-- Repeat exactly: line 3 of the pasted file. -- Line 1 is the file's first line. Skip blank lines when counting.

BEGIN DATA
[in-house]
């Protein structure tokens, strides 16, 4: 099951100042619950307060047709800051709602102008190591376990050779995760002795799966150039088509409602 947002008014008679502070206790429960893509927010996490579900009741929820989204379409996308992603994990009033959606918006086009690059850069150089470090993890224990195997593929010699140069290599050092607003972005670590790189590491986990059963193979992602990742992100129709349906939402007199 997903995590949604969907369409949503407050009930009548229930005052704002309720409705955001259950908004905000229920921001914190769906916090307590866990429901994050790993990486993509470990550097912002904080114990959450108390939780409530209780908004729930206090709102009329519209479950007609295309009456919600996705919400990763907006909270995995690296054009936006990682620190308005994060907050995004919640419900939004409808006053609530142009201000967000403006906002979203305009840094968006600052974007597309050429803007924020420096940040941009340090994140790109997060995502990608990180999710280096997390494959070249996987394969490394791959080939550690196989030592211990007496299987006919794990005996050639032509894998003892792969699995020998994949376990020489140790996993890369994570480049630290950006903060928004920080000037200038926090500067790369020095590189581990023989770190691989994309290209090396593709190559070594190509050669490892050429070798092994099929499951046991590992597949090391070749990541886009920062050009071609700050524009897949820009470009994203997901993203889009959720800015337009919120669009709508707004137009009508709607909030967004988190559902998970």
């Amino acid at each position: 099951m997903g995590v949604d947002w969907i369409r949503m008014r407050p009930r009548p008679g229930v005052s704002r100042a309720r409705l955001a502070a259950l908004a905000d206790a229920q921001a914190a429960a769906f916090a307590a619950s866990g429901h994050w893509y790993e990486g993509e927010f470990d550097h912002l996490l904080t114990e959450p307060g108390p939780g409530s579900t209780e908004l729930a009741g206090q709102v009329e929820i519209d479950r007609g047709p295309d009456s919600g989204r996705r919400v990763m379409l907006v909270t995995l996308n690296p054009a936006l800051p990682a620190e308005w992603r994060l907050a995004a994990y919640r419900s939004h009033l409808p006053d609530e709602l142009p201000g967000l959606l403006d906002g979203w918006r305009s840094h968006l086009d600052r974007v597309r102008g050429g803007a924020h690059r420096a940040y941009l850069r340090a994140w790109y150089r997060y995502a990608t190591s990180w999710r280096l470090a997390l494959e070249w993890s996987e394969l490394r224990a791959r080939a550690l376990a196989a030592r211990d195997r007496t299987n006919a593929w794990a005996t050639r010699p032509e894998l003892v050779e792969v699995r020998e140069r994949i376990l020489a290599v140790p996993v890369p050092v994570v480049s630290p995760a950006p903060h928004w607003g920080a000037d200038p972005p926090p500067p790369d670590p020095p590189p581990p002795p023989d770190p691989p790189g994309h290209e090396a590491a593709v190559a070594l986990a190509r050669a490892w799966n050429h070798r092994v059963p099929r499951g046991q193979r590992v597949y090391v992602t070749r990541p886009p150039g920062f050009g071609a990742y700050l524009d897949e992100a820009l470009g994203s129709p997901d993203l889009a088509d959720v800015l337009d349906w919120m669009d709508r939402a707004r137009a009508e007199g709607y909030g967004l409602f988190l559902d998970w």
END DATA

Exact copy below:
């Amino acid at each position: 099951m997903g995590v949604d947002w969907i369409r949503m008014r407050p009930r009548p008679g229930v005052s704002r100042a309720r409705l955001a502070a259950l908004a905000d206790a229920q921001a914190a429960a769906f916090a307590a619950s866990g429901h994050w893509y790993e990486g993509e927010f470990d550097h912002l996490l904080t114990e959450p307060g108390p939780g409530s579900t209780e908004l729930a009741g206090q709102v009329e929820i519209d479950r007609g047709p295309d009456s919600g989204r996705r919400v990763m379409l907006v909270t995995l996308n690296p054009a936006l800051p990682a620190e308005w992603r994060l907050a995004a994990y919640r419900s939004h009033l409808p006053d609530e709602l142009p201000g967000l959606l403006d906002g979203w918006r305009s840094h968006l086009d600052r974007v597309r102008g050429g803007a924020h690059r420096a940040y941009l850069r340090a994140w790109y150089r997060y995502a990608t190591s990180w999710r280096l470090a997390l494959e070249w993890s996987e394969l490394r224990a791959r080939a550690l376990a196989a030592r211990d195997r007496t299987n006919a593929w794990a005996t050639r010699p032509e894998l003892v050779e792969v699995r020998e140069r994949i376990l020489a290599v140790p996993v890369p050092v994570v480049s630290p995760a950006p903060h928004w607003g920080a000037d200038p972005p926090p500067p790369d670590p020095p590189p581990p002795p023989d770190p691989p790189g994309h290209e090396a590491a593709v190559a070594l986990a190509r050669a490892w799966n050429h070798r092994v059963p099929r499951g046991q193979r590992v597949y090391v992602t070749r990541p886009p150039g920062f050009g071609a990742y700050l524009d897949e992100a820009l470009g994203s129709p997901d993203l889009a088509d959720v800015l337009d349906w919120m669009d709508r939402a707004r137009a009508e007199g709607y909030g967004l409602f988190l559902d998970w």